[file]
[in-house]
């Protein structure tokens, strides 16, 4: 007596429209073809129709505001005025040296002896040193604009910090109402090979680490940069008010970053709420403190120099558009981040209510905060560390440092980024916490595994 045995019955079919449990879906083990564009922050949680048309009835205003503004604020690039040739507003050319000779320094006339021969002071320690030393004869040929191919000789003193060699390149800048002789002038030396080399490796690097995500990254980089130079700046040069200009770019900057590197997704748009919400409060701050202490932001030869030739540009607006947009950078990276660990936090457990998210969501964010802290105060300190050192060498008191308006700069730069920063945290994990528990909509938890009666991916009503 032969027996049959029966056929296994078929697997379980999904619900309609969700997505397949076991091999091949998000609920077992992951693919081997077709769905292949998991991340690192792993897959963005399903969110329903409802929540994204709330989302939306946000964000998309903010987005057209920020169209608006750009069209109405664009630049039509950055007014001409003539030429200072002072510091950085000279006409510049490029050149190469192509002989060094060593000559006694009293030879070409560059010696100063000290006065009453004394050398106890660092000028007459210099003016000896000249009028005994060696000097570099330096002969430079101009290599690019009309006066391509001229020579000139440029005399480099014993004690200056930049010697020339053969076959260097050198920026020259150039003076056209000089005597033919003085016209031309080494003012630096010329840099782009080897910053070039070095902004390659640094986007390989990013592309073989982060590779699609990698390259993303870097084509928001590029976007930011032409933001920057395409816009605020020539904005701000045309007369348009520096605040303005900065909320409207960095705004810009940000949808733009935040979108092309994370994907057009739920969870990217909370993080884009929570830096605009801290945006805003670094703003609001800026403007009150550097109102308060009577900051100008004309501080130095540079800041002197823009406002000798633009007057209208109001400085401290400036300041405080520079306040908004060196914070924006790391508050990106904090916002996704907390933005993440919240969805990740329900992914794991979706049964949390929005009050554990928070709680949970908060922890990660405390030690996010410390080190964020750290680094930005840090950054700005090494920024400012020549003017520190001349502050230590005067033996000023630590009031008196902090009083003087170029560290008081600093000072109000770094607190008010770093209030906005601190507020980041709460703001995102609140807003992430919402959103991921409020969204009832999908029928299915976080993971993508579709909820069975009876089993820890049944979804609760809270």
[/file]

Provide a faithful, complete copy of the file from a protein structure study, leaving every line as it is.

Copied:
[in-house]
């Protein structure tokens, strides 16, 4: 007596429209073809129709505001005025040296002896040193604009910090109402090979680490940069008010970053709420403190120099558009981040209510905060560390440092980024916490595994 045995019955079919449990879906083990564009922050949680048309009835205003503004604020690039040739507003050319000779320094006339021969002071320690030393004869040929191919000789003193060699390149800048002789002038030396080399490796690097995500990254980089130079700046040069200009770019900057590197997704748009919400409060701050202490932001030869030739540009607006947009950078990276660990936090457990998210969501964010802290105060300190050192060498008191308006700069730069920063945290994990528990909509938890009666991916009503 032969027996049959029966056929296994078929697997379980999904619900309609969700997505397949076991091999091949998000609920077992992951693919081997077709769905292949998991991340690192792993897959963005399903969110329903409802929540994204709330989302939306946000964000998309903010987005057209920020169209608006750009069209109405664009630049039509950055007014001409003539030429200072002072510091950085000279006409510049490029050149190469192509002989060094060593000559006694009293030879070409560059010696100063000290006065009453004394050398106890660092000028007459210099003016000896000249009028005994060696000097570099330096002969430079101009290599690019009309006066391509001229020579000139440029005399480099014993004690200056930049010697020339053969076959260097050198920026020259150039003076056209000089005597033919003085016209031309080494003012630096010329840099782009080897910053070039070095902004390659640094986007390989990013592309073989982060590779699609990698390259993303870097084509928001590029976007930011032409933001920057395409816009605020020539904005701000045309007369348009520096605040303005900065909320409207960095705004810009940000949808733009935040979108092309994370994907057009739920969870990217909370993080884009929570830096605009801290945006805003670094703003609001800026403007009150550097109102308060009577900051100008004309501080130095540079800041002197823009406002000798633009007057209208109001400085401290400036300041405080520079306040908004060196914070924006790391508050990106904090916002996704907390933005993440919240969805990740329900992914794991979706049964949390929005009050554990928070709680949970908060922890990660405390030690996010410390080190964020750290680094930005840090950054700005090494920024400012020549003017520190001349502050230590005067033996000023630590009031008196902090009083003087170029560290008081600093000072109000770094607190008010770093209030906005601190507020980041709460703001995102609140807003992430919402959103991921409020969204009832999908029928299915976080993971993508579709909820069975009876089993820890049944979804609760809270």